"Potiche" is a charming work, made all the more so because Deneuve's comic ability is put to good use. Ozon keeps everything percolating, even offering a couple of nice surprises for moviegoers.
The wit and wisdom that comes from a woman's emerging sense of self worth give the picture a jolt of politics and sociology. There's a lot going on in "Potiche," not the least of which is further realization, if you needed any more, that Catherine Deneuve truly is a cinematic treasure.
"Water For Elephants" has two attractive leads, Robert Pattinson as a Cornell University veterinary student and Reese Witherspoon as the youngish wife of a circus owner, the circus being the kind of small traveling show that barnstormed through the United States in the 1920s and 1930s.
The movie also has middle-aged character actor Christoph Waltz, who acts circles around the young stars. He proves here that he really deserved his supporting actor Oscar for "Inglourious Basterds." Once again, he controls every scene he's in. And we're happy to watch. Waltz plays August, a complicated man who can be kind and endearing one moment, cruel and bitter the next.
Pattinson plays Jacob Jankowksi, who's left homeless and desolate after his Polish immigrant parents are killed in an automobile accident. Jacob hops aboard a moving train that shuttles the Benzini Brothers Circus around the country. Through the conventions of the plot, he takes on the job of the circus's animal doctor. Associated with the circus is Marlena, a sickly-looking acrobat who is the star of the circus's horse show. Jacob and Marlena are soon ogling each other, which is a dangerous thing to do because she's married to Waltz's circus owner.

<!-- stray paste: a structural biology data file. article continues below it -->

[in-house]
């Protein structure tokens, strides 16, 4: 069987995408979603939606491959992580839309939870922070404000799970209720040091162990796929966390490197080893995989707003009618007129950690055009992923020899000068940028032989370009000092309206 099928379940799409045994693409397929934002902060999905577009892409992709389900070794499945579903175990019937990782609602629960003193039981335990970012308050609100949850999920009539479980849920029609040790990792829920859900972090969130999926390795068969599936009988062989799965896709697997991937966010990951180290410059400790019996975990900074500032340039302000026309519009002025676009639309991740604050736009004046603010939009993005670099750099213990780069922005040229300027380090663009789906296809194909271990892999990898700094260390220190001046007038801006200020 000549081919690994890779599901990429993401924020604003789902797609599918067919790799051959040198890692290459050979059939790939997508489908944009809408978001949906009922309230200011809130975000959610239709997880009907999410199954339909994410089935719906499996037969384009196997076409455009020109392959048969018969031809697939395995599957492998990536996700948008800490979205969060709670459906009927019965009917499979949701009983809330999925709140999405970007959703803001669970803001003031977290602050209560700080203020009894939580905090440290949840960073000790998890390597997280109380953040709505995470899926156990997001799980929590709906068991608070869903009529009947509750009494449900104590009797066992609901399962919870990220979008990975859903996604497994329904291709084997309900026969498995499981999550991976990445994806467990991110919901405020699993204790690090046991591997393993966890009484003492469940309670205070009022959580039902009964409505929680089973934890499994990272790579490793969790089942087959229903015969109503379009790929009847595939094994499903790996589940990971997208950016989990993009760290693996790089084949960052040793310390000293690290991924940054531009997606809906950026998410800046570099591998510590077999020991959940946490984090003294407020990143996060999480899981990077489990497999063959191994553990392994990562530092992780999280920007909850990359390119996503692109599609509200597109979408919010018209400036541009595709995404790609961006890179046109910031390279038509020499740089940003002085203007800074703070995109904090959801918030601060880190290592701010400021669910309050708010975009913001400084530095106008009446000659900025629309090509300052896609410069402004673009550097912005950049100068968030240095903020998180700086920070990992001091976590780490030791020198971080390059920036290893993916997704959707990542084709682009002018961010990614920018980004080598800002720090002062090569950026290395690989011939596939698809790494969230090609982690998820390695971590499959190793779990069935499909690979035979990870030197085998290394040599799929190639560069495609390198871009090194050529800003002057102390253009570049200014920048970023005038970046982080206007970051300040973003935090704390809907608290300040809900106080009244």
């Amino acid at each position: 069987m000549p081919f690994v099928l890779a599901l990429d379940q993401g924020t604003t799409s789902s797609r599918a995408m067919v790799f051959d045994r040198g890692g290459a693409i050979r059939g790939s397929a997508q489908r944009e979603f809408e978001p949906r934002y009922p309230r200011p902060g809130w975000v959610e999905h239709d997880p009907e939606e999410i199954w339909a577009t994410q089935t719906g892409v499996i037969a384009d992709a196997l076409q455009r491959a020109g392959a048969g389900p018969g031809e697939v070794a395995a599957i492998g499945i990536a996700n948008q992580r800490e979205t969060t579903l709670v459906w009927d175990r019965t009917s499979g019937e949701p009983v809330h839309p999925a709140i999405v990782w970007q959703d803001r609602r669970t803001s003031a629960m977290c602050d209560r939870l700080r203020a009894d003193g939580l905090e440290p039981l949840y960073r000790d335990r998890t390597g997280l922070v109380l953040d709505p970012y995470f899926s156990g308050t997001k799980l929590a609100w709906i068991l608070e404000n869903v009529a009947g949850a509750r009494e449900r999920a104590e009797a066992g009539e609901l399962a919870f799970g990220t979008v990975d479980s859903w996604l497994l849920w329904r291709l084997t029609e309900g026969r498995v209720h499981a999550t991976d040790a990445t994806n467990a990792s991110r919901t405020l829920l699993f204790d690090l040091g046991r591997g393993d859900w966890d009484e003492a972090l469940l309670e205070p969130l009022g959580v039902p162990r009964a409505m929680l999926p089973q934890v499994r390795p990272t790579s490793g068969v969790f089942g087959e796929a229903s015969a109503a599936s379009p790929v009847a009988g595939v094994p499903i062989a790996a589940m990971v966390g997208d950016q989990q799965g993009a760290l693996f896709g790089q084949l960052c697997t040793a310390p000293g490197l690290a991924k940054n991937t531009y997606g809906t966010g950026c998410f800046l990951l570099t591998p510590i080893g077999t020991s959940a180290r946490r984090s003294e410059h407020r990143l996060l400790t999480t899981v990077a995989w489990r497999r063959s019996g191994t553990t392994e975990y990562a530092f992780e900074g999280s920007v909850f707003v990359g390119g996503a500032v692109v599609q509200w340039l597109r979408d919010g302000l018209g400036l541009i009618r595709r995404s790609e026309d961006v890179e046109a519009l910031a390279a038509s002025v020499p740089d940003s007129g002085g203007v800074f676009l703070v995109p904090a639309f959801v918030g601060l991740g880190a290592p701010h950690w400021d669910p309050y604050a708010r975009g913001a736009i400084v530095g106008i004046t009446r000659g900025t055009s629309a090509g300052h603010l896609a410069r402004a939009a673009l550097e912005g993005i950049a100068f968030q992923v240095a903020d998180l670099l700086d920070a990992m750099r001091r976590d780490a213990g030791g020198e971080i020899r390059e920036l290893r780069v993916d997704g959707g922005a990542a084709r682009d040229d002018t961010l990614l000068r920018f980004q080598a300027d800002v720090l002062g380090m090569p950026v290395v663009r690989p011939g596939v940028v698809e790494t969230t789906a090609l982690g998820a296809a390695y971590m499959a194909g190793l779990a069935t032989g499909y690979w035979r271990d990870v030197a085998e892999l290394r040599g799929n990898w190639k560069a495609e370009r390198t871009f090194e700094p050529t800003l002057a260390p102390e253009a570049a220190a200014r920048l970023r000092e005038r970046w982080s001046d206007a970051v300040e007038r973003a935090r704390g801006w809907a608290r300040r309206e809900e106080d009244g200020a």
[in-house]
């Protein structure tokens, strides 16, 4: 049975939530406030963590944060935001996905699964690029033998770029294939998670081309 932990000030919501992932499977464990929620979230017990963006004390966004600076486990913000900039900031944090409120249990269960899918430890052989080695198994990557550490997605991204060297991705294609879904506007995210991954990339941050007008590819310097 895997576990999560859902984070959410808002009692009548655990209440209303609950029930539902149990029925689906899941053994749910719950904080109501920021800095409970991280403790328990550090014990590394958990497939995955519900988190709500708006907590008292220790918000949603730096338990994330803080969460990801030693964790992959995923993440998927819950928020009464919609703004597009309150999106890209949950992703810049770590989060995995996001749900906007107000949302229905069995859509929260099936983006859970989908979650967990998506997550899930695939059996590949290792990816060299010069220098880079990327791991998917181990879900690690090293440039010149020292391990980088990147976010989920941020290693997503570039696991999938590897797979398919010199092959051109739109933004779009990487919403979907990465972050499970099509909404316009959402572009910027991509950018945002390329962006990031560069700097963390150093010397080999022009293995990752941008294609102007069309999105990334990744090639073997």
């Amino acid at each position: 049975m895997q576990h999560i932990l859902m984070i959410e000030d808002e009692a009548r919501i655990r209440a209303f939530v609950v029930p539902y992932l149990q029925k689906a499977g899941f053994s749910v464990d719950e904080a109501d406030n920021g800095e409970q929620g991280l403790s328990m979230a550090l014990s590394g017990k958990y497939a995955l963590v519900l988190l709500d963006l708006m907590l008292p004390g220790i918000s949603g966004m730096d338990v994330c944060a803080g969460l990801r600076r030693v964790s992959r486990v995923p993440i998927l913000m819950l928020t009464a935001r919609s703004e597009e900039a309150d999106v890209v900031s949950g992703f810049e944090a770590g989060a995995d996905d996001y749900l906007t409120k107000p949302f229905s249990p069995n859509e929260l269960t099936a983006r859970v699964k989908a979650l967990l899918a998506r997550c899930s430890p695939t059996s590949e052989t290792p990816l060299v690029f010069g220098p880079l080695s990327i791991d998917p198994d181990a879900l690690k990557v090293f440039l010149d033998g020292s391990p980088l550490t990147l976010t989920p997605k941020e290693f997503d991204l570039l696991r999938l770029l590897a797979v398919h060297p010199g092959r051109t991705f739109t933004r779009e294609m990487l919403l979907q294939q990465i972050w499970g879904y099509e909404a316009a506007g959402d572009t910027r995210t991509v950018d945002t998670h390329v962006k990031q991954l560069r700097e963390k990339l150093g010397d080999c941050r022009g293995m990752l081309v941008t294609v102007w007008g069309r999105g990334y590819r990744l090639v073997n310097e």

This is the total construct of the film, the inherent risks of fooling around with another man's wife, in a circus family no less, with a goodly number of freaks, flakes and drunks.
I should also mention the primary elephant, who figures prominently in the goings-on. Pattinson and Witherspoon try to build their relationship on their care and concern for the huge animal. There's more, but you might want to see the film, so I won't spoil anything.
The biggest problem with "Water For Elephants" is that there is no chemistry between Pattinson and Witherspoon. He stands around looking as if he's wondering how he ended up acting in movies, the "Twilight" films notwithstanding. And she looks bewildered, as if she's wondering why she's married to the old guy. Furthermore, Witherspoon is too lightweight to carry a noir romance. I couldn't take much of what she does seriously.
The movie is based on a very popular book by Sara Gruen and is directed by Francis Lawrence and written by Richard LaGravenese. Neither Lawrence nor LaGravenese seem to recognize that they don't have much of a story. "Double Indemnity" this is not. Plus, they've got to contend with Waltz's ability to dominate everything.
Additionally, they haven't dealt very well with the elephant in the room. You lose interest in the animal through no fault of its own. "Dumbo" this is not.
|Niagara Falls Reporter||www.niagarafallsreporter.com||April 26, 2011|